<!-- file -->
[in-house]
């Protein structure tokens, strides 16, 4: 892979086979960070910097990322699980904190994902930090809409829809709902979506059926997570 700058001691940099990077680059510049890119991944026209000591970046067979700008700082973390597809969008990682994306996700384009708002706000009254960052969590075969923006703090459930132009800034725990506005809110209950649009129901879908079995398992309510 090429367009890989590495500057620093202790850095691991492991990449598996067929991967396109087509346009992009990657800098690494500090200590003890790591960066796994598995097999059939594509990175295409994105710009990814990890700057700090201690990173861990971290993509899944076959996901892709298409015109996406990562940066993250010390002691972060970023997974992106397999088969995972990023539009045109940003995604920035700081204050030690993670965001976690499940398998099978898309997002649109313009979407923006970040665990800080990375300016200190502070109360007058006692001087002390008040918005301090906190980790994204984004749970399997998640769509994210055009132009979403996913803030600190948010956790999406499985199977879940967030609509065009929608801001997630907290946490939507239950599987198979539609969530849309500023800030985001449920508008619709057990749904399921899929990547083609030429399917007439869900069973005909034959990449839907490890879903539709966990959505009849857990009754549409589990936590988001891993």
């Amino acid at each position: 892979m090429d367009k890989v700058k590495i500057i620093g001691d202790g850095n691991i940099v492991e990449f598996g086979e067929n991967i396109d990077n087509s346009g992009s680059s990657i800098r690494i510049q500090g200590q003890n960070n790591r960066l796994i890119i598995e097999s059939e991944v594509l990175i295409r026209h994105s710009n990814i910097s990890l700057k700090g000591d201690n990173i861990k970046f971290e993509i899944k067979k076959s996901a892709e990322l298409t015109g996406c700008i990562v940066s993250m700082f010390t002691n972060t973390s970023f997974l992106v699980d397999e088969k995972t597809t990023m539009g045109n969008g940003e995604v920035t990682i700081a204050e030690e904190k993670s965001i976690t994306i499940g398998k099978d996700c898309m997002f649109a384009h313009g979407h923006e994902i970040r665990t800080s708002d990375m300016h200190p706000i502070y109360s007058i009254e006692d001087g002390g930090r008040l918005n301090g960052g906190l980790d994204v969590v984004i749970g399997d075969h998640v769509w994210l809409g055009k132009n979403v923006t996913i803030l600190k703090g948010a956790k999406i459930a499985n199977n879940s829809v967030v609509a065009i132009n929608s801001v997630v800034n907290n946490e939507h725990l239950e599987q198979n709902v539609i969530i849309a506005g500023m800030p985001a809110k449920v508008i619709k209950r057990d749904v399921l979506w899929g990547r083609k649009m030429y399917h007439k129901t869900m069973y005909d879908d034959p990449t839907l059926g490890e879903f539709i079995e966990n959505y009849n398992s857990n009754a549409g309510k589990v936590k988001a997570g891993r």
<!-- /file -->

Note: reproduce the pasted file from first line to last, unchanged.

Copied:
[in-house]
């Protein structure tokens, strides 16, 4: 892979086979960070910097990322699980904190994902930090809409829809709902979506059926997570 700058001691940099990077680059510049890119991944026209000591970046067979700008700082973390597809969008990682994306996700384009708002706000009254960052969590075969923006703090459930132009800034725990506005809110209950649009129901879908079995398992309510 090429367009890989590495500057620093202790850095691991492991990449598996067929991967396109087509346009992009990657800098690494500090200590003890790591960066796994598995097999059939594509990175295409994105710009990814990890700057700090201690990173861990971290993509899944076959996901892709298409015109996406990562940066993250010390002691972060970023997974992106397999088969995972990023539009045109940003995604920035700081204050030690993670965001976690499940398998099978898309997002649109313009979407923006970040665990800080990375300016200190502070109360007058006692001087002390008040918005301090906190980790994204984004749970399997998640769509994210055009132009979403996913803030600190948010956790999406499985199977879940967030609509065009929608801001997630907290946490939507239950599987198979539609969530849309500023800030985001449920508008619709057990749904399921899929990547083609030429399917007439869900069973005909034959990449839907490890879903539709966990959505009849857990009754549409589990936590988001891993």
């Amino acid at each position: 892979m090429d367009k890989v700058k590495i500057i620093g001691d202790g850095n691991i940099v492991e990449f598996g086979e067929n991967i396109d990077n087509s346009g992009s680059s990657i800098r690494i510049q500090g200590q003890n960070n790591r960066l796994i890119i598995e097999s059939e991944v594509l990175i295409r026209h994105s710009n990814i910097s990890l700057k700090g000591d201690n990173i861990k970046f971290e993509i899944k067979k076959s996901a892709e990322l298409t015109g996406c700008i990562v940066s993250m700082f010390t002691n972060t973390s970023f997974l992106v699980d397999e088969k995972t597809t990023m539009g045109n969008g940003e995604v920035t990682i700081a204050e030690e904190k993670s965001i976690t994306i499940g398998k099978d996700c898309m997002f649109a384009h313009g979407h923006e994902i970040r665990t800080s708002d990375m300016h200190p706000i502070y109360s007058i009254e006692d001087g002390g930090r008040l918005n301090g960052g906190l980790d994204v969590v984004i749970g399997d075969h998640v769509w994210l809409g055009k132009n979403v923006t996913i803030l600190k703090g948010a956790k999406i459930a499985n199977n879940s829809v967030v609509a065009i132009n929608s801001v997630v800034n907290n946490e939507h725990l239950e599987q198979n709902v539609i969530i849309a506005g500023m800030p985001a809110k449920v508008i619709k209950r057990d749904v399921l979506w899929g990547r083609k649009m030429y399917h007439k129901t869900m069973y005909d879908d034959p990449t839907l059926g490890e879903f539709i079995e966990n959505y009849n398992s857990n009754a549409g309510k589990v936590k988001a997570g891993r």